"In political arithmetic, two and two do not always make four."

Alexander Hamilton quoted this old maxim in The Federalist Papers in his discussion of the need for taxes to support the government being proposed by the Federal Convention of 1787. Hamilton contended that a tax on consumption was adequate for all practical purposes which also had the virtue of being almost self-regulating in that citizens reduce their spending, and therefore government revenues, if the tax is too high.

Of course, Hamilton never heard of what in recent years has been called "supply-side economics," which is based on the idea that high income tax rates are also self defeating. But his reasoning and President Ronald Reagan's were exactly the same.

Unfortunately, this political wisdom is disregarded in Sacramento and Washington, D.C., as rapacious governments there not only are raising tax rates in pursuit of ever-elusive revenues but are addicted to taxes on almost every conceivable object. I submit that both these tendencies are evidence of incompetence or knavery or both.

Liberal Democrat politicians (and their Republican enablers like Gov. Arnold Schwarzenegger), when they propose tax increases and new taxes to make up the government's revenue shortage, are acting on the assumption that these measures will actually produce more revenue. But they ignore the depressing effect which their high tax and spending policies have already had on domestic consumption and especially business enterprise.

The best evidence of this effect is the startling discovery, only a month after legislative leaders and the governor agreed to a hodge podge of spending cuts, tax increases and borrowing to cover the $40 billion shortfall, that they were short an additional $8 billion. Now the voters are being offered a six-part package May 17 that includes a two-year extension of the sales and income tax rate increases.

Until control of the government changes to a new, more fiscally conservative political party, we are not likely to see anything but a series of stopgap measures featuring a lot of posturing by political leaders but no permanent solution to the "revenue problem."

In truth, revenue is not the problem; unrestrained spending is. As long as that is the bad habit of those who make our laws and administer the government, there will never — repeat, never — be enough money to support the government. Not only does raising taxes not work but the existence of so many taxes on so many items is evidence that the government's appetite for revenue is insatiable.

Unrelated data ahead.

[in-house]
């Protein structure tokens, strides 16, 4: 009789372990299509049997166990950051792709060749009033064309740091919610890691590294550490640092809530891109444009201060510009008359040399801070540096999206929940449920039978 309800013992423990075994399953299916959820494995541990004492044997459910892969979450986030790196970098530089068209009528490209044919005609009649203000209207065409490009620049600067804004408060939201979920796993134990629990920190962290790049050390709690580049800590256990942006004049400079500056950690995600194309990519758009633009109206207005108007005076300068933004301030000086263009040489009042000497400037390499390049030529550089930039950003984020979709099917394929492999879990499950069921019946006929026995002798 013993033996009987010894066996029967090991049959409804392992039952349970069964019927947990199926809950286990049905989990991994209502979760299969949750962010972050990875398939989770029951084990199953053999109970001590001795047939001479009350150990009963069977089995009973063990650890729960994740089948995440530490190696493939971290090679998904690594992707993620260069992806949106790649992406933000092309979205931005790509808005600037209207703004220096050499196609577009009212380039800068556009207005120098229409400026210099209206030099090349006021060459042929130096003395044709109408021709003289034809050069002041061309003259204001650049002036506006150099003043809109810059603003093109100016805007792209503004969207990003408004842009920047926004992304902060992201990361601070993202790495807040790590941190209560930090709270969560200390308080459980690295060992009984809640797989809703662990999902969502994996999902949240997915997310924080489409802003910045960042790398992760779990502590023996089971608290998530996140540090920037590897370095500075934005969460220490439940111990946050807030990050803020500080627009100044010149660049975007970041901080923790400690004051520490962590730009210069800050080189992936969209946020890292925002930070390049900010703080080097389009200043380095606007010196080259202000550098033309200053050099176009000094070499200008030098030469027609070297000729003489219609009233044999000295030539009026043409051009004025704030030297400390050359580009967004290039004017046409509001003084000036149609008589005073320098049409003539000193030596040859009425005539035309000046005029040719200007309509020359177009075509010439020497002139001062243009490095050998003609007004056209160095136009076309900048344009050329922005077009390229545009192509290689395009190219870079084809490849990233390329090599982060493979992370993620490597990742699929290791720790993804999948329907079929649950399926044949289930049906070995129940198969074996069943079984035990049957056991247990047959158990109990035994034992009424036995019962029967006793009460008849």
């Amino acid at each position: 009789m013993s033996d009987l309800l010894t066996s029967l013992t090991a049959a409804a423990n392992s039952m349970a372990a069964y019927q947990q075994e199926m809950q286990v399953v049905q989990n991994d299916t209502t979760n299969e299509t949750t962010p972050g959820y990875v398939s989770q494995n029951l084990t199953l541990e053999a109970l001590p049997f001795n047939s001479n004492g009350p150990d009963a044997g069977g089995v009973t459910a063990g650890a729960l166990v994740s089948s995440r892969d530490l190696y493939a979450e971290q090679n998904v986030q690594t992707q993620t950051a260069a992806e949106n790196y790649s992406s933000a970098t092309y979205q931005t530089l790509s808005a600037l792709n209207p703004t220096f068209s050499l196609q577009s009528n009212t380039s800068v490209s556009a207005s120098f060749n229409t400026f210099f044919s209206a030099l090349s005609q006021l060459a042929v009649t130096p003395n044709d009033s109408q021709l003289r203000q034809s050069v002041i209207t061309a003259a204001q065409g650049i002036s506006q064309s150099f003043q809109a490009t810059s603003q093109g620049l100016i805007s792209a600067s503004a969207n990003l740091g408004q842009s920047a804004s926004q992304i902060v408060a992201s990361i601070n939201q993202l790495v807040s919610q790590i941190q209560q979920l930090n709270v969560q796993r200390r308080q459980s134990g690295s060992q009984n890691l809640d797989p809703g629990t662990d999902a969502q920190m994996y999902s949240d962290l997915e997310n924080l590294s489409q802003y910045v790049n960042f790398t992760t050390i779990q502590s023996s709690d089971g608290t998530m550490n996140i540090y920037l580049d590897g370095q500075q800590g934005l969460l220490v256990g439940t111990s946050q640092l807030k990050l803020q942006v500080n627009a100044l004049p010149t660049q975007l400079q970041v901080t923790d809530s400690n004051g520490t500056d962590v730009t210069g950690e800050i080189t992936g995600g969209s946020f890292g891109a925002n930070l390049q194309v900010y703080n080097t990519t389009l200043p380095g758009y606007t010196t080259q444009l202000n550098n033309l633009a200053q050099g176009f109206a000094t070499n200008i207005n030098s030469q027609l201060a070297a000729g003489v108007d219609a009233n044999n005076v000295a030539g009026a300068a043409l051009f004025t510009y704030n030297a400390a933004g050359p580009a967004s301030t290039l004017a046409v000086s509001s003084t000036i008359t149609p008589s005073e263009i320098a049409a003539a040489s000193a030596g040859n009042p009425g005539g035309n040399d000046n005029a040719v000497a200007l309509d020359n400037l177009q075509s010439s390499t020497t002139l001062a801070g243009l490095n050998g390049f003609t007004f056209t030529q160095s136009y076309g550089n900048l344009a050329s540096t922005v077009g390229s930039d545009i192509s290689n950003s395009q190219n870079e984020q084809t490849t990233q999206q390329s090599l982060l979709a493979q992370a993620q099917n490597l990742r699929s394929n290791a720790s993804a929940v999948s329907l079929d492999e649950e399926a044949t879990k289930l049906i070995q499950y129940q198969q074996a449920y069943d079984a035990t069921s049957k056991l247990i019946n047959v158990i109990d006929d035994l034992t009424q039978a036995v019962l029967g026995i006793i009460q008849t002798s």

From time to time friends email me lists of the number and variety of taxes which our governments impose these days. They include taxes on income (individuals and corporations), sales, property, fuel, estates and inheritances, liquor, cigarettes, luxuries, telephones, highway usage and much, much more.

Our governments have gone far beyond constitutional limitations. The federal government was authorized to provide for the common defense and to promote the general welfare, which consisted in maintaining armed forces, regulating trade, collecting taxes and enforcing its own laws. State governments had broader powers, but even those originally did not include providing cradle-to-grave security or even public schools.

California government spends upwards of $100 billion each year, and the federal government spends $3 trillion–with no end in sight in either case. No taxes will ever be enough when there is, in principle, no limit to the number and variety of objects on which that money can be spent.

When Americans trade their labor or supply a product in return for money, they are enterprising. When governments increase taxes, they are greedy. Are you as tired as I am of hearing government spokesmen say that people who make lots of money in the marketplace are greedy but that those who tax us heavily are compassionate?

It is not surprising that improvident or unsuccessful individuals and corporations are encouraged to seek bailouts, for that is what our governments do whenever they commandeer more and more of our money. Too often taxes are not intended to defray the costs of legitimate functions but to bail out governments that can't control their fiscal appetites.

Wednesday, all across America, citizens are holding TEA (Taxed Enough Already) parties to protest out-of-control taxing and spending by our state and federal governments. You will probably not learn about this in our major media, but then the apologists for the king of England were not interested in the colonists' complaints either.

Public outrage is building, as it ought to, and we will be fortunate if it overturns the modern Leviathan and restores constitutional government to our country.

ABOUT THE WRITER
Richard Reeb taught political science, philosophy and journalism at Barstow College from 1970 to 2003. He is the author of " Taking Journalism Seriously: 'Objectivity' as a Partisan Cause"  (University Press of America, 1999). He can be contacted at rhreeb@verizon.net.